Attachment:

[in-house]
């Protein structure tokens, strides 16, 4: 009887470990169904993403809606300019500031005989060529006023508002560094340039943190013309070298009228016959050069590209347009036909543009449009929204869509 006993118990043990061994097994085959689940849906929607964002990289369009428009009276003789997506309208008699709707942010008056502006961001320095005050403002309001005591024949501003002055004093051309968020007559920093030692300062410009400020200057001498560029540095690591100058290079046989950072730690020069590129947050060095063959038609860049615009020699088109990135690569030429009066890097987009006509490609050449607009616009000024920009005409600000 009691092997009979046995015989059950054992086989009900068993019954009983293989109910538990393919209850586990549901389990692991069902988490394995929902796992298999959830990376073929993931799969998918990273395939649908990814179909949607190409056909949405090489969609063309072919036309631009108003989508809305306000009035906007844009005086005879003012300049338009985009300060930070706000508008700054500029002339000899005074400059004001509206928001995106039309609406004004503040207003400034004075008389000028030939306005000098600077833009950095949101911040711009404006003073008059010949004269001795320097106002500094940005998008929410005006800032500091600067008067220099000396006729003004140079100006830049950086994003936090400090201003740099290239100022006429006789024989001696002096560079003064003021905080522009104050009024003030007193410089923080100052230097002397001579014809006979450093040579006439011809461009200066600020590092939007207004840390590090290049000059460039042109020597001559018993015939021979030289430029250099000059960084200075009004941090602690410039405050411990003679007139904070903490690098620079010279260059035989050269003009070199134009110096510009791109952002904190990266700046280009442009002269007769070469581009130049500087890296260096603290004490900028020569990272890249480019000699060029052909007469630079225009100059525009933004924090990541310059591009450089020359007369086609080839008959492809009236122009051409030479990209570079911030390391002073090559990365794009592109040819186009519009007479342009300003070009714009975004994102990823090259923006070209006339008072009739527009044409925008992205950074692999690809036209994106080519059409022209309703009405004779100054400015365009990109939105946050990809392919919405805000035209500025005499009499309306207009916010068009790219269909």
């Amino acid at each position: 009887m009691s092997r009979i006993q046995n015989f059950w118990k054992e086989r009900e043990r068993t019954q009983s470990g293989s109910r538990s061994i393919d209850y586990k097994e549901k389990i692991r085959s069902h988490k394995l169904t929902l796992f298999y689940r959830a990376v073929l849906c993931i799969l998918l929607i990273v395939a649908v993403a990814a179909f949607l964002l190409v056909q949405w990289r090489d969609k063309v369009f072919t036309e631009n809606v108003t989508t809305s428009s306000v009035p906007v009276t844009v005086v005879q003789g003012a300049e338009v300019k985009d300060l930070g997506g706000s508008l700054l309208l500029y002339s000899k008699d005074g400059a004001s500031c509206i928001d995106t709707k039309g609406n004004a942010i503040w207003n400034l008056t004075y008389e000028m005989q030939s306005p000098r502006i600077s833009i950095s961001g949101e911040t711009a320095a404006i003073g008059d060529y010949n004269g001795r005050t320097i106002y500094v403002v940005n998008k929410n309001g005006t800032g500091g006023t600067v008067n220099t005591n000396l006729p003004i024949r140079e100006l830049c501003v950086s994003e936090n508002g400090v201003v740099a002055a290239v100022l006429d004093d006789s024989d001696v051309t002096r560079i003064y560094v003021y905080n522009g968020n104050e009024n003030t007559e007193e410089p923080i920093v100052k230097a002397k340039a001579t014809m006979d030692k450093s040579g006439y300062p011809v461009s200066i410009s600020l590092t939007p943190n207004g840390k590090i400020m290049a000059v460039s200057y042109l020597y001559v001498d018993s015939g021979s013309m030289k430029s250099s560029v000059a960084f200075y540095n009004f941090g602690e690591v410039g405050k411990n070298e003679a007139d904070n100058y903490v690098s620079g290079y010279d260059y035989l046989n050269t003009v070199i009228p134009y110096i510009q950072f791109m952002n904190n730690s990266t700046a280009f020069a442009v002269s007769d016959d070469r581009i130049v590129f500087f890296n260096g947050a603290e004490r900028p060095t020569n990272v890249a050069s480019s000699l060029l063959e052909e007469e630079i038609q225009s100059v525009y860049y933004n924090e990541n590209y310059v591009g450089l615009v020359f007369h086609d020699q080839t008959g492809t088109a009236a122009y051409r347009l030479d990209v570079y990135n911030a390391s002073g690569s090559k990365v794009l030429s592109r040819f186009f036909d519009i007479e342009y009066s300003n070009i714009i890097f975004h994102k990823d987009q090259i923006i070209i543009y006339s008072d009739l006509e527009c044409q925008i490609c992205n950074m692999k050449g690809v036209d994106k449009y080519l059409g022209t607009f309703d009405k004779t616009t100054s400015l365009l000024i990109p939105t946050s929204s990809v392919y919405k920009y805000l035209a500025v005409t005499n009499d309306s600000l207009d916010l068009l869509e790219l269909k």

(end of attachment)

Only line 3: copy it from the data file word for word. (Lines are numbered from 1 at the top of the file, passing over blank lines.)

């Amino acid at each position: 009887m009691s092997r009979i006993q046995n015989f059950w118990k054992e086989r009900e043990r068993t019954q009983s470990g293989s109910r538990s061994i393919d209850y586990k097994e549901k389990i692991r085959s069902h988490k394995l169904t929902l796992f298999y689940r959830a990376v073929l849906c993931i799969l998918l929607i990273v395939a649908v993403a990814a179909f949607l964002l190409v056909q949405w990289r090489d969609k063309v369009f072919t036309e631009n809606v108003t989508t809305s428009s306000v009035p906007v009276t844009v005086v005879q003789g003012a300049e338009v300019k985009d300060l930070g997506g706000s508008l700054l309208l500029y002339s000899k008699d005074g400059a004001s500031c509206i928001d995106t709707k039309g609406n004004a942010i503040w207003n400034l008056t004075y008389e000028m005989q030939s306005p000098r502006i600077s833009i950095s961001g949101e911040t711009a320095a404006i003073g008059d060529y010949n004269g001795r005050t320097i106002y500094v403002v940005n998008k929410n309001g005006t800032g500091g006023t600067v008067n220099t005591n000396l006729p003004i024949r140079e100006l830049c501003v950086s994003e936090n508002g400090v201003v740099a002055a290239v100022l006429d004093d006789s024989d001696v051309t002096r560079i003064y560094v003021y905080n522009g968020n104050e009024n003030t007559e007193e410089p923080i920093v100052k230097a002397k340039a001579t014809m006979d030692k450093s040579g006439y300062p011809v461009s200066i410009s600020l590092t939007p943190n207004g840390k590090i400020m290049a000059v460039s200057y042109l020597y001559v001498d018993s015939g021979s013309m030289k430029s250099s560029v000059a960084f200075y540095n009004f941090g602690e690591v410039g405050k411990n070298e003679a007139d904070n100058y903490v690098s620079g290079y010279d260059y035989l046989n050269t003009v070199i009228p134009y110096i510009q950072f791109m952002n904190n730690s990266t700046a280009f020069a442009v002269s007769d016959d070469r581009i130049v590129f500087f890296n260096g947050a603290e004490r900028p060095t020569n990272v890249a050069s480019s000699l060029l063959e052909e007469e630079i038609q225009s100059v525009y860049y933004n924090e990541n590209y310059v591009g450089l615009v020359f007369h086609d020699q080839t008959g492809t088109a009236a122009y051409r347009l030479d990209v570079y990135n911030a390391s002073g690569s090559k990365v794009l030429s592109r040819f186009f036909d519009i007479e342009y009066s300003n070009i714009i890097f975004h994102k990823d987009q090259i923006i070209i543009y006339s008072d009739l006509e527009c044409q925008i490609c992205n950074m692999k050449g690809v036209d994106k449009y080519l059409g022209t607009f309703d009405k004779t616009t100054s400015l365009l000024i990109p939105t946050s929204s990809v392919y919405k920009y805000l035209a500025v005409t005499n009499d309306s600000l207009d916010l068009l869509e790219l269909k």